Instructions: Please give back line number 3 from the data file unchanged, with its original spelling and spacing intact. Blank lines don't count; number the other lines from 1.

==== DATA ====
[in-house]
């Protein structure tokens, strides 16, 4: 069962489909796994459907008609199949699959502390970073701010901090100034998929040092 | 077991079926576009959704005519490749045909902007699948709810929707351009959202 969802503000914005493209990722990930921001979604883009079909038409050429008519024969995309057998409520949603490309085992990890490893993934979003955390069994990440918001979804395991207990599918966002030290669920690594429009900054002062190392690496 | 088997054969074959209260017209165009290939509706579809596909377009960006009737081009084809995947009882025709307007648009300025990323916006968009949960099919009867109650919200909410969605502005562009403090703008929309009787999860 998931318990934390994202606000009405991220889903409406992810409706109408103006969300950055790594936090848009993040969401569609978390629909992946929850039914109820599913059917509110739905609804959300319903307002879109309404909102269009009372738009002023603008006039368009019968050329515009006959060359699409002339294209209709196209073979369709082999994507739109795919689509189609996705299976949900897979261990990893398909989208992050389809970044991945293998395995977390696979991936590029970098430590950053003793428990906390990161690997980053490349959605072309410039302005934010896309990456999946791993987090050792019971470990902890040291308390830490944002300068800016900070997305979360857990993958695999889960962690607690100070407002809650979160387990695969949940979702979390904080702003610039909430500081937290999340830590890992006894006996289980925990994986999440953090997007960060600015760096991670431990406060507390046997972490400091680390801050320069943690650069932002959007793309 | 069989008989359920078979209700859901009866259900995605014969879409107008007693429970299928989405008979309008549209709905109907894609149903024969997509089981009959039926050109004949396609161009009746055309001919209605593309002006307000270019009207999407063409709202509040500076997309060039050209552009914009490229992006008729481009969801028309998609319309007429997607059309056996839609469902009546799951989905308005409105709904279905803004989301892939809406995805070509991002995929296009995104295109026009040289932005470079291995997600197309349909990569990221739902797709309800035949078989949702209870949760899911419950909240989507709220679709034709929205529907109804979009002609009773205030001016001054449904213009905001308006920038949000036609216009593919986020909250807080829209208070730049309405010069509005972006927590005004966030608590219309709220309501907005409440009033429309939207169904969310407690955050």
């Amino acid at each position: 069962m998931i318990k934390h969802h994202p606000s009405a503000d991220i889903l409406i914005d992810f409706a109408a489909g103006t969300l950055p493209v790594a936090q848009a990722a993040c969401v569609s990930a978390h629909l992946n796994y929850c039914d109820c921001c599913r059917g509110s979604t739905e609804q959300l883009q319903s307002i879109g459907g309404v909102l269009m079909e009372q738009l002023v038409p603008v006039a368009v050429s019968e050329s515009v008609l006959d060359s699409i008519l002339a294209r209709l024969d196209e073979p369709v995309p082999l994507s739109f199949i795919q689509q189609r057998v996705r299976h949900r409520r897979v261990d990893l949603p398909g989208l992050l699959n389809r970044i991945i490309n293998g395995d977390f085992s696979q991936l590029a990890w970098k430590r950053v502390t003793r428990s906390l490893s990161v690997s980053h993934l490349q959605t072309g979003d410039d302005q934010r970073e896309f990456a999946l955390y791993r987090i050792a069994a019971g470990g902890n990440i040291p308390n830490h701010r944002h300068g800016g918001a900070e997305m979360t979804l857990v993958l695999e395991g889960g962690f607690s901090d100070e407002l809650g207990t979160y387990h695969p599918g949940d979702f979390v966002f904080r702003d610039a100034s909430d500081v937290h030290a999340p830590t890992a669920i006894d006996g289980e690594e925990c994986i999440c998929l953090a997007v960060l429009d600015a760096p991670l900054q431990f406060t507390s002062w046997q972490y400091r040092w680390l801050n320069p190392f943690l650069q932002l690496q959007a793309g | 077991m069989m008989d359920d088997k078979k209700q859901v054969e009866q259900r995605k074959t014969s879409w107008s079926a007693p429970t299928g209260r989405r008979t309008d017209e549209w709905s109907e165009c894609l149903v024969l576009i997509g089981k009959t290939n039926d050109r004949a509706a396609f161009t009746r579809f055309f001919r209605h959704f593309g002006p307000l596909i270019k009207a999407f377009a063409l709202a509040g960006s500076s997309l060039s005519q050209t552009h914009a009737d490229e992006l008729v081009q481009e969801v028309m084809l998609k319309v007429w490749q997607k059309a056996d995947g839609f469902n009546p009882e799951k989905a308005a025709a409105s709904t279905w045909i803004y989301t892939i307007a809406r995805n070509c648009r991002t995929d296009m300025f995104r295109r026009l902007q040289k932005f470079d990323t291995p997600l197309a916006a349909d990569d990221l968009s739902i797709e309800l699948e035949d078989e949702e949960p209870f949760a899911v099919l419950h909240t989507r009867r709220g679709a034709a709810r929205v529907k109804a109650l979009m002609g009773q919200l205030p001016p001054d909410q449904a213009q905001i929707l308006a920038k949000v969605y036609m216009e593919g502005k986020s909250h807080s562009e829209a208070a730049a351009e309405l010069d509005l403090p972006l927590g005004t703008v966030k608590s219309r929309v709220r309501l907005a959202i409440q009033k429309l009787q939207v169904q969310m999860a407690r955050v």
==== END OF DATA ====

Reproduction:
């Amino acid at each position: 069962m998931i318990k934390h969802h994202p606000s009405a503000d991220i889903l409406i914005d992810f409706a109408a489909g103006t969300l950055p493209v790594a936090q848009a990722a993040c969401v569609s990930a978390h629909l992946n796994y929850c039914d109820c921001c599913r059917g509110s979604t739905e609804q959300l883009q319903s307002i879109g459907g309404v909102l269009m079909e009372q738009l002023v038409p603008v006039a368009v050429s019968e050329s515009v008609l006959d060359s699409i008519l002339a294209r209709l024969d196209e073979p369709v995309p082999l994507s739109f199949i795919q689509q189609r057998v996705r299976h949900r409520r897979v261990d990893l949603p398909g989208l992050l699959n389809r970044i991945i490309n293998g395995d977390f085992s696979q991936l590029a990890w970098k430590r950053v502390t003793r428990s906390l490893s990161v690997s980053h993934l490349q959605t072309g979003d410039d302005q934010r970073e896309f990456a999946l955390y791993r987090i050792a069994a019971g470990g902890n990440i040291p308390n830490h701010r944002h300068g800016g918001a900070e997305m979360t979804l857990v993958l695999e395991g889960g962690f607690s901090d100070e407002l809650g207990t979160y387990h695969p599918g949940d979702f979390v966002f904080r702003d610039a100034s909430d500081v937290h030290a999340p830590t890992a669920i006894d006996g289980e690594e925990c994986i999440c998929l953090a997007v960060l429009d600015a760096p991670l900054q431990f406060t507390s002062w046997q972490y400091r040092w680390l801050n320069p190392f943690l650069q932002l690496q959007a793309g | 077991m069989m008989d359920d088997k078979k209700q859901v054969e009866q259900r995605k074959t014969s879409w107008s079926a007693p429970t299928g209260r989405r008979t309008d017209e549209w709905s109907e165009c894609l149903v024969l576009i997509g089981k009959t290939n039926d050109r004949a509706a396609f161009t009746r579809f055309f001919r209605h959704f593309g002006p307000l596909i270019k009207a999407f377009a063409l709202a509040g960006s500076s997309l060039s005519q050209t552009h914009a009737d490229e992006l008729v081009q481009e969801v028309m084809l998609k319309v007429w490749q997607k059309a056996d995947g839609f469902n009546p009882e799951k989905a308005a025709a409105s709904t279905w045909i803004y989301t892939i307007a809406r995805n070509c648009r991002t995929d296009m300025f995104r295109r026009l902007q040289k932005f470079d990323t291995p997600l197309a916006a349909d990569d990221l968009s739902i797709e309800l699948e035949d078989e949702e949960p209870f949760a899911v099919l419950h909240t989507r009867r709220g679709a034709a709810r929205v529907k109804a109650l979009m002609g009773q919200l205030p001016p001054d909410q449904a213009q905001i929707l308006a920038k949000v969605y036609m216009e593919g502005k986020s909250h807080s562009e829209a208070a730049a351009e309405l010069d509005l403090p972006l927590g005004t703008v966030k608590s219309r929309v709220r309501l907005a959202i409440q009033k429309l009787q939207v169904q969310m999860a407690r955050v």